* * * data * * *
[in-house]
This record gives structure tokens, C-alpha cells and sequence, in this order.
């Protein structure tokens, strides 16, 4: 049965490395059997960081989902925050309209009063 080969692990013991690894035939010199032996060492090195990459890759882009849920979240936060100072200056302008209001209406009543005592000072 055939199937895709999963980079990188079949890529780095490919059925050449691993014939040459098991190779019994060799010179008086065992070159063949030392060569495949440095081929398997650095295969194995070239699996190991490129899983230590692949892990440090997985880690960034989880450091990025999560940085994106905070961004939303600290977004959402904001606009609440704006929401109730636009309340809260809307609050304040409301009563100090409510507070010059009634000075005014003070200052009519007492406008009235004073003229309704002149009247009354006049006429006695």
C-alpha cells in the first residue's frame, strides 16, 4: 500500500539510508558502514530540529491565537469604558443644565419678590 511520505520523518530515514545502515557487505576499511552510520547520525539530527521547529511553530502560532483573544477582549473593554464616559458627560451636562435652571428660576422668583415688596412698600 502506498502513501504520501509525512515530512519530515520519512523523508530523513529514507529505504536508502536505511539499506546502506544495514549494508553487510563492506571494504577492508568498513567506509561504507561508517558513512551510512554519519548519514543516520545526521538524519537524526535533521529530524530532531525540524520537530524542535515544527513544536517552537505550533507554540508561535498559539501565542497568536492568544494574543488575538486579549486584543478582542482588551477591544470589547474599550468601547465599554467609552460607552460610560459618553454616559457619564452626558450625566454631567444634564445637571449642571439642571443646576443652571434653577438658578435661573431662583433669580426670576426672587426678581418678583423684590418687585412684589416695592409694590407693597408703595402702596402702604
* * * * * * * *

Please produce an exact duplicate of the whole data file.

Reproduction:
[in-house]
This record gives structure tokens, C-alpha cells and sequence, in this order.
């Protein structure tokens, strides 16, 4: 049965490395059997960081989902925050309209009063 080969692990013991690894035939010199032996060492090195990459890759882009849920979240936060100072200056302008209001209406009543005592000072 055939199937895709999963980079990188079949890529780095490919059925050449691993014939040459098991190779019994060799010179008086065992070159063949030392060569495949440095081929398997650095295969194995070239699996190991490129899983230590692949892990440090997985880690960034989880450091990025999560940085994106905070961004939303600290977004959402904001606009609440704006929401109730636009309340809260809307609050304040409301009563100090409510507070010059009634000075005014003070200052009519007492406008009235004073003229309704002149009247009354006049006429006695």
C-alpha cells in the first residue's frame, strides 16, 4: 500500500539510508558502514530540529491565537469604558443644565419678590 511520505520523518530515514545502515557487505576499511552510520547520525539530527521547529511553530502560532483573544477582549473593554464616559458627560451636562435652571428660576422668583415688596412698600 502506498502513501504520501509525512515530512519530515520519512523523508530523513529514507529505504536508502536505511539499506546502506544495514549494508553487510563492506571494504577492508568498513567506509561504507561508517558513512551510512554519519548519514543516520545526521538524519537524526535533521529530524530532531525540524520537530524542535515544527513544536517552537505550533507554540508561535498559539501565542497568536492568544494574543488575538486579549486584543478582542482588551477591544470589547474599550468601547465599554467609552460607552460610560459618553454616559457619564452626558450625566454631567444634564445637571449642571439642571443646576443652571434653577438658578435661573431662583433669580426670576426672587426678581418678583423684590418687585412684589416695592409694590407693597408703595402702596402702604